Chrooting Apache2 With mod_chroot On OpenSUSE 12.2

Version 1.0
Author: Falko Timme
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This guide explains how to set up mod_chroot with Apache2 on an OpenSUSE 12.2 system. With mod_chroot, you can run Apache2 in a secure chroot environment and make your server less vulnerable to break-in attempts that try to exploit vulnerabilities in Apache2 or your installed web applications.

I do not issue any guarantee that this will work for you!


1 Preliminary Note

I'm assuming that you have a running OpenSUSE 12.2 system with a working Apache2. In addition to that I assume that you have one or more web sites set up within the /srv/www directory (e.g. if you use ISPConfig).


2 Installing mod_chroot

There's no mod_chroot package for OpenSUSE 12.2, therefore we must build it ourselves. First we install the prerequisites:

zypper install libgcc glibc-devel gcc flex lynx compat-readline4 db-devel wget gcc-c++ make vim apache2-devel

Now we build mod_chroot as follows:

cd /tmp
tar xvfz mod_chroot-0.5.tar.gz
cd mod_chroot-0.5
apxs2 -cia mod_chroot.c

Then we restart Apache:

systemctl restart apache2.service


3 Configuring Apache

I want to use the /srv/www directory as the directory containing the chroot jail. OpenSUSE's Apache uses the PID file /var/run/; when Apache is chrooted to /srv/www, /var/run/ translates to /srv/www/var/run/ Therefore we create that directory now:

mkdir -p /srv/www/var/run
chown -R root:www /srv/www/var/run

Now we must tell Apache that we want to use /srv/www as our chroot directory. We open /etc/apache2/httpd.conf, and right below the Include /etc/apache2/sysconfig.d/loadmodule.conf line, we add the line ChrootDir /srv/www; in the <Directory /> stanza, comment out the Options None line and add the line Options +FollowSymLinks:

vi /etc/apache2/httpd.conf
# generated from APACHE_MODULES in /etc/sysconfig/apache2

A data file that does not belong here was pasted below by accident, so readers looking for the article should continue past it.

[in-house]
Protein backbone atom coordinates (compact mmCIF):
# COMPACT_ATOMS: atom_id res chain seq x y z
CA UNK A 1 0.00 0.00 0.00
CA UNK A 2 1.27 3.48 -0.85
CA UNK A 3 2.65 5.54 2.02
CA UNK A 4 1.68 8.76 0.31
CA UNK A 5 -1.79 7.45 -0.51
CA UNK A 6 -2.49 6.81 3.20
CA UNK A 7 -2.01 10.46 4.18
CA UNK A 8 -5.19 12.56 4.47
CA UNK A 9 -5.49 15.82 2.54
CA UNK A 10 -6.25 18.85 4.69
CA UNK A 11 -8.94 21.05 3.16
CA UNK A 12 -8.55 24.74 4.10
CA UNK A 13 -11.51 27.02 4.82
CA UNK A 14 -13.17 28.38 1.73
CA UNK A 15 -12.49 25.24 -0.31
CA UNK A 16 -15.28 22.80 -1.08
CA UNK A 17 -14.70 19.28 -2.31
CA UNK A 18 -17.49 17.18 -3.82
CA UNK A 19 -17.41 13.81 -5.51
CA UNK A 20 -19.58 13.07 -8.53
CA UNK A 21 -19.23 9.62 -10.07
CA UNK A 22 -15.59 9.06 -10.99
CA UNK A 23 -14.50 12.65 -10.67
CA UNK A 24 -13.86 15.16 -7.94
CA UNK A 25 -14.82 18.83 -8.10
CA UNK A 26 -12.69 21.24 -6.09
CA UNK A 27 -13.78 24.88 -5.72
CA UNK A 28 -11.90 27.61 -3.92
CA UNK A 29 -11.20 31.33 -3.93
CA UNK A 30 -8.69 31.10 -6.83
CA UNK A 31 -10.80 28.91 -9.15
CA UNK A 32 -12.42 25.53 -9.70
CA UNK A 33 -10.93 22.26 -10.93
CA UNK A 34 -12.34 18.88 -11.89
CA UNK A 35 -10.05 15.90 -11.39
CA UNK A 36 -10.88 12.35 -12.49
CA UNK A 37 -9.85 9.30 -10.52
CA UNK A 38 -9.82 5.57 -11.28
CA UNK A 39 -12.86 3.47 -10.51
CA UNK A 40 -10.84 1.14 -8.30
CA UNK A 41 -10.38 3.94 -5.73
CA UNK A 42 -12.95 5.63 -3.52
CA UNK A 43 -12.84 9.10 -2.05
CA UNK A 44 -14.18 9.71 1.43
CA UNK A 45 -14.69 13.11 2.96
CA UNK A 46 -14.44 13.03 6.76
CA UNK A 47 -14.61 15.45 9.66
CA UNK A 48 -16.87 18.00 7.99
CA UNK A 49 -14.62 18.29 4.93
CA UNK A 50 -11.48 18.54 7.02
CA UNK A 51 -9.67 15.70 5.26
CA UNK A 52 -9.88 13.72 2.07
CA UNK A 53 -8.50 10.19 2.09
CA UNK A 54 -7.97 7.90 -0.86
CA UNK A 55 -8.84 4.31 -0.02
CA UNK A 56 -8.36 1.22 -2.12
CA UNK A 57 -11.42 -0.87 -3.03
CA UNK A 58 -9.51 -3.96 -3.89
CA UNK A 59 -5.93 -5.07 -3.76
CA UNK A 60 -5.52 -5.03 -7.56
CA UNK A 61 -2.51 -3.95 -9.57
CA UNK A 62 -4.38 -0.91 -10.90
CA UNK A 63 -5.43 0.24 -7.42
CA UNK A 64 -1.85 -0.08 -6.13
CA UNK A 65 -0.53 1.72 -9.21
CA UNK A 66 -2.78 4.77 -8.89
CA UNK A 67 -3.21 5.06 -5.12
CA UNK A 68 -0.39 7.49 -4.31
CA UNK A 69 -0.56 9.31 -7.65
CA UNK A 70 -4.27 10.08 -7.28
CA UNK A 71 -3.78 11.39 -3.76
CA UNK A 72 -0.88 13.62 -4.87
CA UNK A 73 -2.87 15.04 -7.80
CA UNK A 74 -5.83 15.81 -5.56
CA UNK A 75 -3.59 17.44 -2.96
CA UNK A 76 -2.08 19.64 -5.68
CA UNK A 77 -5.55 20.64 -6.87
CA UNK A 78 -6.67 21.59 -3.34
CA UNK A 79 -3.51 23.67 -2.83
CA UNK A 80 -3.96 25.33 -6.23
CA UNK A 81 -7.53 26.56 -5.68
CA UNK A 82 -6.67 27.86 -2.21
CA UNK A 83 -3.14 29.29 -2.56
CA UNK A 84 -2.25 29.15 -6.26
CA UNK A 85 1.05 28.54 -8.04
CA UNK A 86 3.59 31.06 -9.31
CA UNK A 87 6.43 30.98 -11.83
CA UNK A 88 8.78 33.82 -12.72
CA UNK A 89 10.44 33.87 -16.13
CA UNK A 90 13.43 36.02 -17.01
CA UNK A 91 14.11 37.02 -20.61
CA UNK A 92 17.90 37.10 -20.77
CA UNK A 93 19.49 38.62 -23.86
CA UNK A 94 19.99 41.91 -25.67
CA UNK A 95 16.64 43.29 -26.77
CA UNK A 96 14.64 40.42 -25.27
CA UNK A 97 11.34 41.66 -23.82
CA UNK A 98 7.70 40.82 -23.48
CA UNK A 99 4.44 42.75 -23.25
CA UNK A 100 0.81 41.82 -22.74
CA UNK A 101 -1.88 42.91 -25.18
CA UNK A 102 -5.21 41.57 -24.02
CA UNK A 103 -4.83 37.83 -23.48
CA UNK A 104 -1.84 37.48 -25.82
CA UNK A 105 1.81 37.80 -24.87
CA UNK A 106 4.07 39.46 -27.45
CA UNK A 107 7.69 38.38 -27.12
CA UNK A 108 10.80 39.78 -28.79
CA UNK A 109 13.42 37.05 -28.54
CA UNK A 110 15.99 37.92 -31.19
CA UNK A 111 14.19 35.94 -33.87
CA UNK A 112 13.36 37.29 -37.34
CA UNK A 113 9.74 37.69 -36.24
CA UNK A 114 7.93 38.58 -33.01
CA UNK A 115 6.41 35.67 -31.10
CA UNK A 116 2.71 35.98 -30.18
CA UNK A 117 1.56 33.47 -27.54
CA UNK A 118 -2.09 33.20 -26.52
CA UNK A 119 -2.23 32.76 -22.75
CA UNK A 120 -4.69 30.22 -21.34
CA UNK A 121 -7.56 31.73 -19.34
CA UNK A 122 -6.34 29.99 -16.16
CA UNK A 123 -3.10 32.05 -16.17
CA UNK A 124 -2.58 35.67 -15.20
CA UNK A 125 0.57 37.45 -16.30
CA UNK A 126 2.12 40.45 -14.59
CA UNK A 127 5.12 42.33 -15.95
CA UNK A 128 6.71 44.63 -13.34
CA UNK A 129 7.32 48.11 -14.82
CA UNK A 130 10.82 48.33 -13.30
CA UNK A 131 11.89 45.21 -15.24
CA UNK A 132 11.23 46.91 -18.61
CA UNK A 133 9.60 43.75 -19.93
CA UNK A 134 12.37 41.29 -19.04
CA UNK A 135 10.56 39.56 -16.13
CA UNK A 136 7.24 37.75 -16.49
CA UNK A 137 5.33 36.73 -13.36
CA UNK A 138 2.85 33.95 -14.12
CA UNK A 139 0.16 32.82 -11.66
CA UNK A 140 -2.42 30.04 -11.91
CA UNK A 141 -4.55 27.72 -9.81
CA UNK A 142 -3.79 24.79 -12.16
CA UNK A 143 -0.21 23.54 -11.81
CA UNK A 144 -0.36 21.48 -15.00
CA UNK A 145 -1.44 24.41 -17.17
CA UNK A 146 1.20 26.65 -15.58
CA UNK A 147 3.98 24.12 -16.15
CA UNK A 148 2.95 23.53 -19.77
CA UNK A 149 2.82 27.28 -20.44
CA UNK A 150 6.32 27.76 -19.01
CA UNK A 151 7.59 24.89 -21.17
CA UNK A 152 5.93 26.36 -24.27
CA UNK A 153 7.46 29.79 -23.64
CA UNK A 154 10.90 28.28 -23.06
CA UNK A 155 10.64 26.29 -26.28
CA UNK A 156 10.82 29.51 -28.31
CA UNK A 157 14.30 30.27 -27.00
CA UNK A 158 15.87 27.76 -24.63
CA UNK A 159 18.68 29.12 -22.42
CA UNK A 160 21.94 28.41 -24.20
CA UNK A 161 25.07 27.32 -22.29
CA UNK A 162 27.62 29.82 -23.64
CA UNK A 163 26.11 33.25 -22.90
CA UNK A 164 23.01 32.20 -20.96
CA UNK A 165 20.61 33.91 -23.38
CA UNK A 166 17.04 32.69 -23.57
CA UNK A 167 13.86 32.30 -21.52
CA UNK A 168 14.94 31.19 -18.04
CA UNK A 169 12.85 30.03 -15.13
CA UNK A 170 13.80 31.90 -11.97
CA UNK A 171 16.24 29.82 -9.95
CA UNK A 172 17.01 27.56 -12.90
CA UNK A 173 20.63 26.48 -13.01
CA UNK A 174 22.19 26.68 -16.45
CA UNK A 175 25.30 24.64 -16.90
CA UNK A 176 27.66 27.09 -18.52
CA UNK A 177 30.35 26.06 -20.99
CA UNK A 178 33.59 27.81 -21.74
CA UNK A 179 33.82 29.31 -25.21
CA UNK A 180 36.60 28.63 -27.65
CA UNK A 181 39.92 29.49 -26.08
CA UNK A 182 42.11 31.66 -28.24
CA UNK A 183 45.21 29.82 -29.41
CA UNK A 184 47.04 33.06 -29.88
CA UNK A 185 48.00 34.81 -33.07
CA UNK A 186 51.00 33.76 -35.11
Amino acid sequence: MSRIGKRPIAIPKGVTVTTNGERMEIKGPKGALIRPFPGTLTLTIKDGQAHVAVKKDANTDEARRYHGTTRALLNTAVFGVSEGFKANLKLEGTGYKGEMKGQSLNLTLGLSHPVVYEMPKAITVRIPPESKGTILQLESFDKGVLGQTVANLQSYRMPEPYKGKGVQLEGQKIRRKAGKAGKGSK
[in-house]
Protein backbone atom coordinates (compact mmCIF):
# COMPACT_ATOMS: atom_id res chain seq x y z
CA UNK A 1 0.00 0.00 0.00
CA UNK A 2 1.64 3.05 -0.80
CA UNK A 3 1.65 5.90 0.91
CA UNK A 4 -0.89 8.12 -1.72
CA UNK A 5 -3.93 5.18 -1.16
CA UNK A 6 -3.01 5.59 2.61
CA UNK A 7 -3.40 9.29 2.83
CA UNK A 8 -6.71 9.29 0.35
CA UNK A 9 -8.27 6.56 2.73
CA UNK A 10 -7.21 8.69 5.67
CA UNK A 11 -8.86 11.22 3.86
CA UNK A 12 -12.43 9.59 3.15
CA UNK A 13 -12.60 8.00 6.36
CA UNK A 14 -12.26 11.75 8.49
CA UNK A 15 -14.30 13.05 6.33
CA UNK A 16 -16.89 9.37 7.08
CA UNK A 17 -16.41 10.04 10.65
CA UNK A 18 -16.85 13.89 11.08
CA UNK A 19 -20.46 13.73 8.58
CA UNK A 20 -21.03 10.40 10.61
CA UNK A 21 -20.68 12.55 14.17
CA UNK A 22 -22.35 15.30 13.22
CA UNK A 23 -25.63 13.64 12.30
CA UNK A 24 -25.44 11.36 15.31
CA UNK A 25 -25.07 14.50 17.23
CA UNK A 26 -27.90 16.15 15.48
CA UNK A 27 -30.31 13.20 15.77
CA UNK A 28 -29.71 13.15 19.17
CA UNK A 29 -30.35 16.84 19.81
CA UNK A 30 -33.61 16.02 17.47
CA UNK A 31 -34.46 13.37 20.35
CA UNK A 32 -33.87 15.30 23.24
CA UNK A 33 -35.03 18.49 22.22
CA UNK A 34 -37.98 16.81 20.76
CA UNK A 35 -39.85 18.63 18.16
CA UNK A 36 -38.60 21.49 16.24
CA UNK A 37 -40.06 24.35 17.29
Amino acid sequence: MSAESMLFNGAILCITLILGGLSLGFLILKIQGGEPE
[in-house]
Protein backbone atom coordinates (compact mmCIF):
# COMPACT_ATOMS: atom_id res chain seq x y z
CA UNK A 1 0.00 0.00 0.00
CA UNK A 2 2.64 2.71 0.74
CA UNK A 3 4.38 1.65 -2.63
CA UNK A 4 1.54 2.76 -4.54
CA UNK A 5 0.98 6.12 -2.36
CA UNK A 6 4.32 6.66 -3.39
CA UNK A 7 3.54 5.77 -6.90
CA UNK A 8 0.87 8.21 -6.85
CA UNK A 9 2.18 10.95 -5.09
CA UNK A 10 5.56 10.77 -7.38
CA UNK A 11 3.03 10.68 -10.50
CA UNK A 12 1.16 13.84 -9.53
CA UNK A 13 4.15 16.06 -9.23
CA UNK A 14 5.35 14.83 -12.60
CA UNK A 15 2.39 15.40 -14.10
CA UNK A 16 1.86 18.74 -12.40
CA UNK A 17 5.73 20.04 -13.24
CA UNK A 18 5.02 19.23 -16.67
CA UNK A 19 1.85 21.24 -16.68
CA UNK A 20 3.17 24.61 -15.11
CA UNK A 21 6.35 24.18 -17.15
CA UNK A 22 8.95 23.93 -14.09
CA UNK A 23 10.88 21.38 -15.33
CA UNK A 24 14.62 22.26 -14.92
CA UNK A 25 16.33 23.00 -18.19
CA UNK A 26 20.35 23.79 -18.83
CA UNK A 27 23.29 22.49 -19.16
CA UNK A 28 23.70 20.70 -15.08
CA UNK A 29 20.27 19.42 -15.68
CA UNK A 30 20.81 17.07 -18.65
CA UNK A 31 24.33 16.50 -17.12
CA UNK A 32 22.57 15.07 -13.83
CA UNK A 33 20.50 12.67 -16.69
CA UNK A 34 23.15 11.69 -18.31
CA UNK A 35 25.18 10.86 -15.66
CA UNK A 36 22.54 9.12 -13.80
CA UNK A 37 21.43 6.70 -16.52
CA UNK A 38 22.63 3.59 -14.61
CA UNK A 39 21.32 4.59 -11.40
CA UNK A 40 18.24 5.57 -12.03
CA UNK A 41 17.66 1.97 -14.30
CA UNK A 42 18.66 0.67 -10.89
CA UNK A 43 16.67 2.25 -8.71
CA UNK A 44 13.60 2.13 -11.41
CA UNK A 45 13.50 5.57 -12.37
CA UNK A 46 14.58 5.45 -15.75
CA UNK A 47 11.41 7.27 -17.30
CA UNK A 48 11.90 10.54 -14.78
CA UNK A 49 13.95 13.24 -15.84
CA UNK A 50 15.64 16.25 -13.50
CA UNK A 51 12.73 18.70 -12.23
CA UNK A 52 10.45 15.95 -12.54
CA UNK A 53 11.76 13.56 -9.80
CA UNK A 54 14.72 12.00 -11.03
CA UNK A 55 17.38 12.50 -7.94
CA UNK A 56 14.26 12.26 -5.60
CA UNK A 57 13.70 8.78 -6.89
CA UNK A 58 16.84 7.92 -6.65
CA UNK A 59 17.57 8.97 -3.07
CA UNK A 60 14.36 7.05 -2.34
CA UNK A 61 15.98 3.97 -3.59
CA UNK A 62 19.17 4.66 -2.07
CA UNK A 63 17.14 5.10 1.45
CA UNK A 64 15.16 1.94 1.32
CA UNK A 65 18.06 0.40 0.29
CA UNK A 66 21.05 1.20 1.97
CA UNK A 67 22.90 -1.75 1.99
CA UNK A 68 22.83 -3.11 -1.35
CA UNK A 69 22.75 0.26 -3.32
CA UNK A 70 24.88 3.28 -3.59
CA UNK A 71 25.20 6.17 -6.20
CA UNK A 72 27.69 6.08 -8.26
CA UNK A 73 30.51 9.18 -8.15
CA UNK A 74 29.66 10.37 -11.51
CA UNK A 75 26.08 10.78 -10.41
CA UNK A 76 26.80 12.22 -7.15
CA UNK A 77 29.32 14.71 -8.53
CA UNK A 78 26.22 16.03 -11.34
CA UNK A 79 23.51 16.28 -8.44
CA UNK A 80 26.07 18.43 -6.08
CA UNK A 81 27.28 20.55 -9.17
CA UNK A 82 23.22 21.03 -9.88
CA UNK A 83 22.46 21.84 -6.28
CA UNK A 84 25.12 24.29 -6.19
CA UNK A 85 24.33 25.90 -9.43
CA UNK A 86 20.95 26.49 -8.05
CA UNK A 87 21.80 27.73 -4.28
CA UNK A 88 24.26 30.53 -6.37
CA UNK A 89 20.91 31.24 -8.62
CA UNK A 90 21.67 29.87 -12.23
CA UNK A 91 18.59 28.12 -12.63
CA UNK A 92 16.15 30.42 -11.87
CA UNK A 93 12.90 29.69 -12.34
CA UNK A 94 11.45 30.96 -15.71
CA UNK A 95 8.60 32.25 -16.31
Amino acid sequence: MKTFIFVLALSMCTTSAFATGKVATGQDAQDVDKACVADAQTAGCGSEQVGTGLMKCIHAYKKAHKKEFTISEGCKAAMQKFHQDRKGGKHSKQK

Include /etc/apache2/sysconfig.d/loadmodule.conf
ChrootDir /srv/www
# forbid access to the entire filesystem by default
<Directory />
    #Options None
    Options +FollowSymLinks
    AllowOverride None
    Order deny,allow
    Deny from all

Next we must tell our vhosts that the document root has changed (for example, a DocumentRoot /srv/www translates now to DocumentRoot /). We can do this either by changing the DocumentRoot directive of each vhost, or more easier, by creating a symlink in the file system.

3.1 First Method: Changing The DocumentRoot

Let's assume we have a vhost with DocumentRoot /srv/www. We must now open the vhost configuration of that vhost and change DocumentRoot /srv/www to DocumentRoot /. Accordingly, DocumentRoot /srv/www/web1/web would now translate to DocumentRoot /web1/web, and so on. If you want to use this method, you must change the DocumentRoot for every single vhost.


This method is easier, because you have to do it only once and don't have to modify any vhost configuration. We create a symlink pointing from /srv/www/srv/www to /srv/www:

mkdir -p /srv/www/srv
cd /srv/www/srv
ln -s ../ www

Finally, we have to stop Apache, create a symlink from /var/run/ to /srv/www/var/run/, and start it again:

systemctl stop apache2.service
ln -sf /srv/www/var/run/ /var/run/
systemctl start apache2.service

That's it. You can now call your web pages as before, and they should be served without problems, as long as they are static HTML files or using mod_php.

If you are using CGI, e.g. Perl, suPHP, Ruby, etc., then you must copy the interpreter (e.g. /usr/bin/perl, /usr/sbin/suphp, etc.) to the chroot jail together with all libraries needed by the interpreter. You can find out about the required libraries with the ldd command, e.g.

ldd /usr/sbin/suphp
server2:/var/www/web1/log# ldd /usr/sbin/suphp =>  (0xffffe000) => /usr/lib/ (0xb7e34000) => /lib/tls/i686/cmov/ (0xb7e0f000) => /lib/ (0xb7e03000) => /lib/tls/i686/cmov/ (0xb7cd2000)
        /lib/ (0xb7f23000)

If you've copied all required files, but the page still isn't working, you should take a look at the Apache error log. Usually it tells you where the problem is. Also read for known problems and solutions.


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